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STUDIO: Magnolia
MSRP: $26.98
RATED: R
RUNNING TIME: 108 minutes
SPECIAL FEATURES:
• Profanity-free version!
• Extended scenes!
• Director’s commentary!


The Pitch

“Tim Alexander has a dream. Equal rights for men!”

The Humans

Jimmy Jean-Louis, Paula Lema in the fiction sections. Tim Alexander and a totally random sampling of people off the street for the non-fiction.

The Nutshell

Tim Alexander made a short video clip in which a black man (Jean-Louis) lashes out, verbally, against his ex-wife, taking a stand for everything that he has done as a man, and condemning women for looking down on him. It generated some interest, I guess. At least Tim Alexander thought it was pretty neat. He then expanded the story of that poor fellow, and, to pad it out, intercut it with footage of reaction shots from regular folks on the street. Voila! a statement!


A pretty weird fuckin’ statement.


The Lowdown

“You know the worst thing you can be in this country?” an acquaintance asked me, rhetorically and — to my surprise — soberly. “A rich, white man.”

That wasn’t too long ago, after Obama’s election. There’s only one good response for that kind of attitude, and even if you don’t like to curse like a sailor I beg you just to give it a try. These words have an intended meaning, and you’re not going to quite reach that meaning if you say anything other than:

Fuck you.

Sloppy reasoning is offensive, sure. Sloppy reasoning that sits behind a bulwark of prejudice? Even worse. But sloppy reasoning, behind a bulwark of prejudice, which is then evangelized? Strong, pointed resistance is my favorite answer.


Also why I’m not welcome in places like this.


It doesn’t make for a very interesting review, unfortunately. Also, I’m a bit of an idealist, and prone to irrational impulses, so I think I’d better explain why exactly Tim Alexander’s diatribe against the oppression of black men by black women equates to the racist mouth-drippings of a middle-aged managerial type.

Where my acquaintance was full of bitter racism, Diary is entirely sexist. The term “sexist” has become derogatory in addition to explanatory, so, to clarify: Tim Alexander has here a piece that wavers not once from the masculine viewpoint or ideal, at least as he conceives of them. Women make plenty of appearances throughout, but either edited to support Alexander’s ideas (and to weakly contradict them; I’m not sure which is worse) or invented entirely to give his masculine mouthpiece a chance to sound off.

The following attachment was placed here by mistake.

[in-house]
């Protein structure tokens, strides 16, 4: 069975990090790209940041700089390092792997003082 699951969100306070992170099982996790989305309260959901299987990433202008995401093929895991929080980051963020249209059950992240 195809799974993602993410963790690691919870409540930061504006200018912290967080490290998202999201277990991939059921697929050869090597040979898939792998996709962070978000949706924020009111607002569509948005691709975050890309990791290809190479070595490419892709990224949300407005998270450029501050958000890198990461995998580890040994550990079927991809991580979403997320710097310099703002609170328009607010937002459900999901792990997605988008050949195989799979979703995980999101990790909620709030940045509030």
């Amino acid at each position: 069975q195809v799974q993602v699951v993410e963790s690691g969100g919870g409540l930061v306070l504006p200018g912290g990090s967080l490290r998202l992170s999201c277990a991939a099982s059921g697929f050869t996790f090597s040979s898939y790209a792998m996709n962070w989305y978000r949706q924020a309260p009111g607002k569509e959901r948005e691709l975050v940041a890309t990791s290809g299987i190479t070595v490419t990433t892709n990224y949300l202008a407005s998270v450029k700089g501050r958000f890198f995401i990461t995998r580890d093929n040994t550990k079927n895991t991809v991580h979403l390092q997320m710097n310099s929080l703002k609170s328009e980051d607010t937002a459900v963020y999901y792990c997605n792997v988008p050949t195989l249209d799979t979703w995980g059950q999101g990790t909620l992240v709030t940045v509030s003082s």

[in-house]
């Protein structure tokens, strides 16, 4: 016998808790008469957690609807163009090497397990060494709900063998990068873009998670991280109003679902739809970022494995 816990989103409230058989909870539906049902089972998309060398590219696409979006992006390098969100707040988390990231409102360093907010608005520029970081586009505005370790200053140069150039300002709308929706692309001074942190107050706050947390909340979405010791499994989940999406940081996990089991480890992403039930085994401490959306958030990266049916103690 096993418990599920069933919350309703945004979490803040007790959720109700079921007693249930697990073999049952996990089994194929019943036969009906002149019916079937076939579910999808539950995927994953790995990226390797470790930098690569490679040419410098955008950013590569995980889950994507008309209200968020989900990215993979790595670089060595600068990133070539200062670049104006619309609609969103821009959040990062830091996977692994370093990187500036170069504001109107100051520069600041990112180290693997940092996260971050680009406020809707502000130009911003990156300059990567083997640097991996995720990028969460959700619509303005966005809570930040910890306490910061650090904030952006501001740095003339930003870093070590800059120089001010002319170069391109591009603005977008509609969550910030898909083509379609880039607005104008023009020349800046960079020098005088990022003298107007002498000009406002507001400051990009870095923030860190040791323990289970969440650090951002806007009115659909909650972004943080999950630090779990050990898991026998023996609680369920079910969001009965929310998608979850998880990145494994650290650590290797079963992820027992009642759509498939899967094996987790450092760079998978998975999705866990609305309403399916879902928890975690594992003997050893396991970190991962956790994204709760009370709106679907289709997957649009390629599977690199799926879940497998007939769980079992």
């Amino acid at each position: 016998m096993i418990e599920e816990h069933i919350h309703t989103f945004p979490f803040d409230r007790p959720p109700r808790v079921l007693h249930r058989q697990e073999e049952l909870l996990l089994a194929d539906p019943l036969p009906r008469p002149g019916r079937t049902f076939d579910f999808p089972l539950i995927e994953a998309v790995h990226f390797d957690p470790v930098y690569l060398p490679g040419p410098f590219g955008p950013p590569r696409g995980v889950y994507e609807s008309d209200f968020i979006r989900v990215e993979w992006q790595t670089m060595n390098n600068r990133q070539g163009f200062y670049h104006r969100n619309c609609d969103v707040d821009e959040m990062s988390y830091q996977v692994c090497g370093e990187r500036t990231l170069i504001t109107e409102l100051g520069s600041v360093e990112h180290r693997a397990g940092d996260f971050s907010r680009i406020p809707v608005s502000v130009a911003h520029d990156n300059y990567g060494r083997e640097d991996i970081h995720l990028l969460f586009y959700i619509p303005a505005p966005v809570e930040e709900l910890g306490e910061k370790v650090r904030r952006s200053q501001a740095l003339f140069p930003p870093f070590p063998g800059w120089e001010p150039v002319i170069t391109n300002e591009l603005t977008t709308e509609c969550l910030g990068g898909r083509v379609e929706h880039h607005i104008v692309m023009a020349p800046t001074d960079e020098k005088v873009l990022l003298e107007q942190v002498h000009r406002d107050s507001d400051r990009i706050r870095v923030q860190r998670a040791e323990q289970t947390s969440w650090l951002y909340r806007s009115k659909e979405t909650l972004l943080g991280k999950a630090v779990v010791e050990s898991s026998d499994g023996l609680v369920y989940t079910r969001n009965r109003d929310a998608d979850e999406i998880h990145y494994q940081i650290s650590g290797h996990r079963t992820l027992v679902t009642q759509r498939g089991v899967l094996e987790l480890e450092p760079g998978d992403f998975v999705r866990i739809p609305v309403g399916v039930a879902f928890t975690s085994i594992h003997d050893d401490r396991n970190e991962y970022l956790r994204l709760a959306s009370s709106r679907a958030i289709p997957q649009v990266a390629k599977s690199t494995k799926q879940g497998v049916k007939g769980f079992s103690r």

“Do you agree with me?”
“Damn right I agree with you!”
“Let’s talk about that for a bit.”


The fiction is mostly worthless, a big old strawman argument. The interview segments have a little more value, but Alexander’s methods as a documentarian are so sloppy as to render them meaningless, even if entertaining. We hear too much of Alexander’s voice throughout, but not as narration; he actually participates in the arguments he wants to convey, as if that will make them more personal, more identifiable.

Instead, he comes off, as an individual, as misogynist. I’m not saying that the film as a whole hates women— No, scratch that. I will say that the film as a whole hates women. But what I’m getting at, here, is that Alexander has a personal vendetta against woman-kind, and a tone so combative, so self-involved, and so whiny that he sounds like a high-schooler whose opinions were hereditary. Pity the black man, because he is so terribly abused by black women!

(As an aside, you’ll not find a single reliable statistic cited throughout the movie.)


Life is empty without statistics.


Frustratingly, there is actually some sociological meat on the bones of Alexander’s thesis. If he changed things around, if he meant this as a real documentary instead of a screed, I would have been a willing audience. I’d love to know about the sexual politics of different ethnicities. The subject here is mostly the home life of black men and women, and that carries more than a little documentary weight as an idea.

Instead, any legitimate exploration of the topic gets tossed out in favor of Alexander’s smarmy, evangelical diarrhea. He drops little title cards in between segments, praying for people to open their hearts and minds to his message, as if it were a message from God. Depending on your concept of God, this may or may not seem like sacrilege.


Look at all those poor black men, socially dominated by their wives and girlfriends.


At his best, Alexander is just a willing participant in the airing of grievances which are far from universal; at his worst, he’s got less vision, talent, balance, and rhetorical capability than a C-grade student filmmaker. And what vision he has is repugnant.

“A clinical psychologist helped me come up with this term,” says Alexander to a group of onlookers in a park. Cut to brief clips, edited to show strong-willed women pissed, for one reason or another, at black men. “It’s called Angry Black Woman Syndrome.”

Bullshit, Tim Alexander. And fuck you. (Without malice.) Cite your research, deflate your ego, and try again when you’ve got something you can say without smirking.

The Package

In order to reach a wider public, the DVD offers a profanity-free audio track! Also, in case you didn’t get enough pop psychology, many of the street interviews appear in extended cuts! Finally, because you haven’t heard Tim Alexander’s voice enough throughout this piece, he gives you a commentary track! It’s labeled as “Must Hear!” on the back of the box.

You don’t must.

2 out of 10